mozambook publie les grands textes de la littérature. Les ebooks sont au format Microsoft Reader (PC et PocketPC) et pdf (lisibles avec Adobe Acrobat Reader et Acrobat Ebook Reader). Ebooks et lecteurs sont gratuits. Le catalogue compte à ce jour 117 titres. La lettre d’information vous tient régulièrement au courant des dernières parutions (inscription au bas de cette page).
N’hésitez pas à nous contacter si vous voulez contribuer à l’enrichissement de la bibliothèque.
eBooks are in .lit (MS Reader) and PDF file formats.
They have, among others, three by Baudelaire and three by Nerval!
— Via Twitter from top_book
Over at Dear Author is a post and discussion about the effectiveness of advertising eBooks.
This is an essay in itself, which I don’t intend to do today. But I want to touch on some things.
How have I discovered books?
Bookstores and the public library.
I’d go into a Barnes & Noble and browse the new books in fiction, non-fiction, and several genres. I’d note the titles and authors in my PDA. I’d then check to see if I could get them from the NYPL. (Shut up. I’ve already said why I can’t buy print.)
At the library, sort of ditto. I’d see New Releases in several sections. But I’d also browse the shelves. That’s how I came across the first Ken Bruen book I ever read.
The trouble with the Internet: No shelves!
How will I — how will everyone — find eBooks? Or even writers?
This is an interesting list from my Bookmarks. These are writers I did not encounter until I came across them on the Internet (list is in reverse alpha order by surname because that’s how I lazily copied & pasted them):
Zoe Winters — via a blog post mention somewhere, and she left a Comment on this blog
Anthony Neil Smith — via Victor Gischler (a writer recommended by Ken Bruen)
Jimmy Lee Shreeve — I don’t recall, probably a blog mention somewhere
L.J. Sellers — via a Blog Book Tour post somewhere
Jason Pinter — via MySpace
Melanie Phillips — don’t recall, probably a blog post mention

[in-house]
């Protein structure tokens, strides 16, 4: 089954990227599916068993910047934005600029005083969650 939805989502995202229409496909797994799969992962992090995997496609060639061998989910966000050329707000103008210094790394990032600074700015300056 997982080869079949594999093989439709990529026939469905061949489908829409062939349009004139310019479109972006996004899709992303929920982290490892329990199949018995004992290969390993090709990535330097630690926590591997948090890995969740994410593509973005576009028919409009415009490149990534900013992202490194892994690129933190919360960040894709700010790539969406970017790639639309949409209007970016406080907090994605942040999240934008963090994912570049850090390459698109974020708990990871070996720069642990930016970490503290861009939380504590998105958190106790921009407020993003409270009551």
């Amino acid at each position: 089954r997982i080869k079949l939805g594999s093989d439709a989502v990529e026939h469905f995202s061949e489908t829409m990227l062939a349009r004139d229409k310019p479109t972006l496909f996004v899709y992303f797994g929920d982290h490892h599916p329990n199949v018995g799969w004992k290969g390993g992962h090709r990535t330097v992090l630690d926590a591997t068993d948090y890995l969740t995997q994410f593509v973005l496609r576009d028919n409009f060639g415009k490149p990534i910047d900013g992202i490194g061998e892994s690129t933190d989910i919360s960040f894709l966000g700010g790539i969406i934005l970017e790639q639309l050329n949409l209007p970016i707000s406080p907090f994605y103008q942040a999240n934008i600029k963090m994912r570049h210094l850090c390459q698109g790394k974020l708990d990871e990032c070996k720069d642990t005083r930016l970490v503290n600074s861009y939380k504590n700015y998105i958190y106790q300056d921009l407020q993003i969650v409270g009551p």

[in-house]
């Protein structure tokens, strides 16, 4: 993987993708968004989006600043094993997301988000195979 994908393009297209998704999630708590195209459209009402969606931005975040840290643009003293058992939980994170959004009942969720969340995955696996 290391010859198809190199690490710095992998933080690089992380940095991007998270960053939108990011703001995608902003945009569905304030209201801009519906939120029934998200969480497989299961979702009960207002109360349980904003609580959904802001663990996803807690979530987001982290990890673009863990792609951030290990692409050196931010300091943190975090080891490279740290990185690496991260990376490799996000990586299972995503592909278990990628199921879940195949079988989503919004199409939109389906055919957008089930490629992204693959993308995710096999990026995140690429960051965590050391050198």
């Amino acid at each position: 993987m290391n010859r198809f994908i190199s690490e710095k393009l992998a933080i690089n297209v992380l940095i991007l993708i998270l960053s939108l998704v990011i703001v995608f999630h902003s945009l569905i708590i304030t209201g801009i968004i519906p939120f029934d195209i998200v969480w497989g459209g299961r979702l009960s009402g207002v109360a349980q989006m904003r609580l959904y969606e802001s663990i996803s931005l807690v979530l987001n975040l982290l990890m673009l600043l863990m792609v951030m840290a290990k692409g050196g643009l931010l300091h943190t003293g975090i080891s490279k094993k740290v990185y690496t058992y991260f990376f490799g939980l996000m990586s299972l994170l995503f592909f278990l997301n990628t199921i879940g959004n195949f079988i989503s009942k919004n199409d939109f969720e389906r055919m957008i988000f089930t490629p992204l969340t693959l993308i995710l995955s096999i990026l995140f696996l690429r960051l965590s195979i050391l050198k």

Martin Millar — don’t recall, probably a blog post mention
J.A. Konrath — a blog post mention somewhere
Simon Haynes — via Twitter free eBook offer from a third-party (I think!)
Matthew Gallagher — don’t recall, which is odd, as his blog is very new
Joseph Devon — via a blog post mention somewhere
Cliff Burns — he left a Comment at this blog in its first month
Matthew St. Amand — via MySpace
Notice how only one of these came about because of the writer seeking attention! (Cliff Burns — and the attention wasn’t for himself, it was indirectly as part of a discussion here.)
Most were absolutely indirect. The Internet equivalent of Word Of Mouth.
This is why I mention writers all the time here. This is why I post what books I’ve read (Category: Reading). This is also why I’ve changed my Internet habits and have mostly dropped what I used to do daily: visit mostly tech sites. I can’t find books to read that way. (Plus, technology qua technology mostly bores the shit out of me these days.)
Do you have a blog? Do you mention what books you’ve read? Do you mention writers by name and link to their blog or site or a post that inspired you?
That’s the first step to helping writers get noticed.
The rest I’ll have to save for another time.
I’ve gotten a small wee teeny-tiny glimpse into an entire genre of fiction I never even knew existed: romantic erotic fiction (different than this). There are many writers doing this. Some of them are even making money selling eBooks. There seems to be an entire blogdom devoted to this genre, with blogs that cover the genre as well as blogs from individual writers.
It’s not the kind of thing I’d read. I have no interest, for example, in fantasy books (despite the fact I think Patricia McKillip is one of the best writers of it and I love her writing, but I can’t stop the fantasy elements from annoying me) and I rarely read SF now, either.
So all of my comments are from the point of view of the outsider.
The subject being one I addressed — again — in fury last night: Writers: Just Effing SAY It!